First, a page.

“Mom, can you tell me a story tonight?”
It’s the familiar question I’m asked almost on a nightly basis, and I don’t mind one bit. Storytelling has always been a big part of our life since having children. It started with our simple weekly story times at the library (which K looked forward to so much) and evolved into more elaborate bedtime stories. Whether we’re reading a book or making up a fun story off the top of our heads, the benefits of storytelling for kids are enormous.
Storytelling for kids is not just fun. When we’re telling stories to our children, it’s doing wonders for their imaginations and teaching them some valuable lessons. Here’s why you should be incorporating storytelling in your children’s lives from a very early age.
Benefits of Storytelling for Kids
It Helps Kids Develop Coping Skills
Children are going through so many levels of emotions on a daily basis and are constantly learning how to not only deal with certain situations or events but also how to understand and manage their own feelings. Storytelling can be a HUGE help when it comes to assisting them with this. This is especially where creating your own stories can help as you can cater them exactly to what your child is going through. Otherwise difficult situations can also be dealt with through storytelling, where children are learning about their feelings and how to maybe deal with what’s going on. The arrival of a sibling, starting school, an upcoming dentist appointment, the loss of a pet, the death of a family member, or an issue with friends at school are all just examples of where stories can really help. It’s also a great opportunity to let your child see how normal those feelings they have are, that’s it okay to feel sad or anxious or angry, while providing them with ideas on how to handle these situations. We used storytelling a lot when K’s baby sister was born, as he had a really difficult transition period. Thankfully, we are coming out of that now, but I believe the storytelling really helped him deal with his emotions.
It Improves Listening and Communication Skills
Learning how to sit (or lie) and listen to a story can do wonders for helping with those jumping beans. While K is non-stop go-go-go all day long, there’s something about stories that immediately draw him in and calm him down. He can be running wild, but the second I begin a story or open a book, he’s right there beside me, eyes wide open and ready to listen. He’s the same way for our library or playgroup story times, and I just adore watching his facial expressions as he gets so into stories. Listening and taking part in stories also really helps kids’ communication skills. They can learn and develop new words, concepts, and ways of communicating just by listening to the words being spoken or the interaction between characters.
It Helps Their Imagination Grow
Stories introduce new ideas, characters, worlds and so much more into our children’s imaginations. It lets them dream about what they want to do, who they want to become, where they want to be, and more. The beauty of the imagination is that it lets you go wherever you want. Children need time and space to develop their own ideas and thoughts, and giving them opportunities to use their imagination allows them to focus on what they want to experience, create their future, or just be alone in their thoughts. The imagination also stimulates creativity, which is huge for kids. And let’s not forget about the magic that comes along with using our minds and imagination. When I was growing up, books were always a way for me to become immersed in a new situation, transport myself back in time, or just escape reality for a bit if need be. To this day, a good book is still one of my favourite ways to unwind and get away from any stresses of the everyday.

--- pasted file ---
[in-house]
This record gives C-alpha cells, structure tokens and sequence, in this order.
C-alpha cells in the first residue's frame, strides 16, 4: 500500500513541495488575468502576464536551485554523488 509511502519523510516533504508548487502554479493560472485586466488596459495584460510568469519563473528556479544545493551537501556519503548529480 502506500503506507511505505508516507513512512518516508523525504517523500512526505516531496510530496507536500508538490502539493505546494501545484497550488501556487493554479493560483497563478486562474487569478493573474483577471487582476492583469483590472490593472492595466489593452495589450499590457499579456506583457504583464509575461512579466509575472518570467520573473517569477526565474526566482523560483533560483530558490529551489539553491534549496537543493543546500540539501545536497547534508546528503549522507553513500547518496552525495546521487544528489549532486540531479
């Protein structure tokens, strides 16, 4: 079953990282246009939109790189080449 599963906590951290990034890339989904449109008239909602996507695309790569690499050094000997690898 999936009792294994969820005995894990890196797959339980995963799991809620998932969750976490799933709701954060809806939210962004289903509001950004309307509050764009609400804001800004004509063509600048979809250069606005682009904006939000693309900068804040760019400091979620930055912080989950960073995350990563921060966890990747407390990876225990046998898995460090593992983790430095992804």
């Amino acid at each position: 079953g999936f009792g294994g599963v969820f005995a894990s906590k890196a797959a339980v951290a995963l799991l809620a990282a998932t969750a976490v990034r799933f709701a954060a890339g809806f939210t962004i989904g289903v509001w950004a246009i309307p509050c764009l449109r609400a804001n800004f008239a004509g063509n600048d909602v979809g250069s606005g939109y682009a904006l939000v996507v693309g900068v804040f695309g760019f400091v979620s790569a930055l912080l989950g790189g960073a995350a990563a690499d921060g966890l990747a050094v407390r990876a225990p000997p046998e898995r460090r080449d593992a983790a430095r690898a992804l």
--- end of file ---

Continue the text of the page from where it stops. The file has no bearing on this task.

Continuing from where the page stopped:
Storytelling Increases Learning and Language Skills
With stories, kids are learning all sorts of new concepts about shapes, colours, sizes, numbers, names of objects, and even simple tasks, like brushing their teeth or making food. Stories introduce them to new words and helps with their language. Stories also teach important life lessons like being kind and how to deal with difficult situations.
It Raises Confidence Levels
Children who can read well are more likely to have higher confidence levels. This will benefit them in school as they’ll feel able to participate fully in activities. Another part of building confidence and self-esteem is knowing where you fit into the world. Stories can help with this process by showing children what people’s lives are like where they live and in other parts of the world.
Storytelling Fosters a Love of Reading
We’ve been reading to our two little ones ever since they were both born and I truly believe this has helped foster a love of reading and books. Whether it’s a visit to one of our local libraries, a personalized book or a bedtime story, there are so many ways to incorporate storytelling into your lives. You can use your child’s current interest to encourage this love of reading by telling or finding stories related to whatever it is that they are currently really into. For instance, we’ve gone through potty training books, stories about Australian animals, firefighting books, seasonal books, and more. Baby K also already loves all her books and gets so excited for story time.
Storytelling is Relaxing
Stories before bed. We always hear about how this is a good idea, and there’s a reason for it. Children NEED that downtime before bed. The hour leading up to bed is a great opportunity to introduce quiet time and relaxing activities. Books are a main part of our highly routine and we read two books or tell a story or two right before lights go out.
Do you read stories every day with your kids? How do they help in your home? I’d love to know!